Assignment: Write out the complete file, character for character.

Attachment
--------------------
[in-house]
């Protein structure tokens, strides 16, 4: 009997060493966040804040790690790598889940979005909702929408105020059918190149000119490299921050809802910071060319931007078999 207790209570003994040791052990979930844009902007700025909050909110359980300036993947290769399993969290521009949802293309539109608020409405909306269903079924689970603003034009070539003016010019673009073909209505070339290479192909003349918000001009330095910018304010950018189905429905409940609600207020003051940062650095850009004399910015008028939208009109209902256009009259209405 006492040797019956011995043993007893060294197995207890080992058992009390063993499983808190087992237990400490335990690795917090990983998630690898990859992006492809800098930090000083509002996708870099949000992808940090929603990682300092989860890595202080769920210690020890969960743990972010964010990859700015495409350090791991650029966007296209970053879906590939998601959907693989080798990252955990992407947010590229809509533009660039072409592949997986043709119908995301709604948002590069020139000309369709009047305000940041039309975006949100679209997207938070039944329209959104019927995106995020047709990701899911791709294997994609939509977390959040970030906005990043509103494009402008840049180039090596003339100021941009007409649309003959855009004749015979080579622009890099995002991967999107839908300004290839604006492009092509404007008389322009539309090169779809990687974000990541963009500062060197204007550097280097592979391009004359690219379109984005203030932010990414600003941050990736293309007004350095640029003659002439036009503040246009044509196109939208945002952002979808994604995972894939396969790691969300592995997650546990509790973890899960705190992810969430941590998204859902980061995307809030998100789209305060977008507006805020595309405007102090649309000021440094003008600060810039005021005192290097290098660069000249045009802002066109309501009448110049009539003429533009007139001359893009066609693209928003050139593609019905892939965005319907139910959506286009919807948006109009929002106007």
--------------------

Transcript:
[in-house]
């Protein structure tokens, strides 16, 4: 009997060493966040804040790690790598889940979005909702929408105020059918190149000119490299921050809802910071060319931007078999 207790209570003994040791052990979930844009902007700025909050909110359980300036993947290769399993969290521009949802293309539109608020409405909306269903079924689970603003034009070539003016010019673009073909209505070339290479192909003349918000001009330095910018304010950018189905429905409940609600207020003051940062650095850009004399910015008028939208009109209902256009009259209405 006492040797019956011995043993007893060294197995207890080992058992009390063993499983808190087992237990400490335990690795917090990983998630690898990859992006492809800098930090000083509002996708870099949000992808940090929603990682300092989860890595202080769920210690020890969960743990972010964010990859700015495409350090791991650029966007296209970053879906590939998601959907693989080798990252955990992407947010590229809509533009660039072409592949997986043709119908995301709604948002590069020139000309369709009047305000940041039309975006949100679209997207938070039944329209959104019927995106995020047709990701899911791709294997994609939509977390959040970030906005990043509103494009402008840049180039090596003339100021941009007409649309003959855009004749015979080579622009890099995002991967999107839908300004290839604006492009092509404007008389322009539309090169779809990687974000990541963009500062060197204007550097280097592979391009004359690219379109984005203030932010990414600003941050990736293309007004350095640029003659002439036009503040246009044509196109939208945002952002979808994604995972894939396969790691969300592995997650546990509790973890899960705190992810969430941590998204859902980061995307809030998100789209305060977008507006805020595309405007102090649309000021440094003008600060810039005021005192290097290098660069000249045009802002066109309501009448110049009539003429533009007139001359893009066609693209928003050139593609019905892939965005319907139910959506286009919807948006109009929002106007």